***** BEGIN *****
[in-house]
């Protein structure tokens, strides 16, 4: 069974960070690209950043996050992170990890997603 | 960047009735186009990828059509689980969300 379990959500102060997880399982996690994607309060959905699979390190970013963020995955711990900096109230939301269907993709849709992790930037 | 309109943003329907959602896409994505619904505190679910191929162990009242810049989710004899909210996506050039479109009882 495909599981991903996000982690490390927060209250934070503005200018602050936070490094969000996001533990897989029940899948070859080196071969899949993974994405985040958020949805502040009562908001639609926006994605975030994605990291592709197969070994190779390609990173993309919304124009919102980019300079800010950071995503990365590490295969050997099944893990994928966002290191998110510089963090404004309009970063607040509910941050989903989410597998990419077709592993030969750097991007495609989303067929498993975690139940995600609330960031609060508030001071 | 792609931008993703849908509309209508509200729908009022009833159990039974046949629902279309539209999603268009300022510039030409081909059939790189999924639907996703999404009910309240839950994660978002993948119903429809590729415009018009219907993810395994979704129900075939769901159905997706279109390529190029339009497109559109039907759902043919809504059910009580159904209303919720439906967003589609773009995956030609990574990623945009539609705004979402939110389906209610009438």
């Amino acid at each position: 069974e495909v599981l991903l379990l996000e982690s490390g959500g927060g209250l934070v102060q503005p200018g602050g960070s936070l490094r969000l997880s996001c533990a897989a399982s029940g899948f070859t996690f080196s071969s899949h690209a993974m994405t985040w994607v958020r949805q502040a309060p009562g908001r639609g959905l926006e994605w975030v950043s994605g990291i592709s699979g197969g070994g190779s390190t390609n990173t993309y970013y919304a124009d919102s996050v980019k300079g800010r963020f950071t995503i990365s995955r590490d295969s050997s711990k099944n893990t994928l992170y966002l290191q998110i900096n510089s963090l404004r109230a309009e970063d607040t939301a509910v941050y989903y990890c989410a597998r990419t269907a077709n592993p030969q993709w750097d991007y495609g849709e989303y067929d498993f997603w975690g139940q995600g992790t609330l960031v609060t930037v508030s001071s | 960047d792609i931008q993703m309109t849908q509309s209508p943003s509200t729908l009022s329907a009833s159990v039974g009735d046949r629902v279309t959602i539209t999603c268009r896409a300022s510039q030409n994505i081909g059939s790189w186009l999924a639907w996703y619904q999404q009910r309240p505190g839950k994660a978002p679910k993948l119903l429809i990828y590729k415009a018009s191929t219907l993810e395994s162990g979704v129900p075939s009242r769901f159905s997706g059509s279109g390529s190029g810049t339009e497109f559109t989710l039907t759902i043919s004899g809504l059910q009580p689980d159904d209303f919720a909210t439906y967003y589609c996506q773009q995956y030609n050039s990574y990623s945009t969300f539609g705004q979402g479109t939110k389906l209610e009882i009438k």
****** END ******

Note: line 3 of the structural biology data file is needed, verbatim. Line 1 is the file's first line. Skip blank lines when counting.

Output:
């Amino acid at each position: 069974e495909v599981l991903l379990l996000e982690s490390g959500g927060g209250l934070v102060q503005p200018g602050g960070s936070l490094r969000l997880s996001c533990a897989a399982s029940g899948f070859t996690f080196s071969s899949h690209a993974m994405t985040w994607v958020r949805q502040a309060p009562g908001r639609g959905l926006e994605w975030v950043s994605g990291i592709s699979g197969g070994g190779s390190t390609n990173t993309y970013y919304a124009d919102s996050v980019k300079g800010r963020f950071t995503i990365s995955r590490d295969s050997s711990k099944n893990t994928l992170y966002l290191q998110i900096n510089s963090l404004r109230a309009e970063d607040t939301a509910v941050y989903y990890c989410a597998r990419t269907a077709n592993p030969q993709w750097d991007y495609g849709e989303y067929d498993f997603w975690g139940q995600g992790t609330l960031v609060t930037v508030s001071s | 960047d792609i931008q993703m309109t849908q509309s209508p943003s509200t729908l009022s329907a009833s159990v039974g009735d046949r629902v279309t959602i539209t999603c268009r896409a300022s510039q030409n994505i081909g059939s790189w186009l999924a639907w996703y619904q999404q009910r309240p505190g839950k994660a978002p679910k993948l119903l429809i990828y590729k415009a018009s191929t219907l993810e395994s162990g979704v129900p075939s009242r769901f159905s997706g059509s279109g390529s190029g810049t339009e497109f559109t989710l039907t759902i043919s004899g809504l059910q009580p689980d159904d209303f919720a909210t439906y967003y589609c996506q773009q995956y030609n050039s990574y990623s945009t969300f539609g705004q979402g479109t939110k389906l209610e009882i009438k």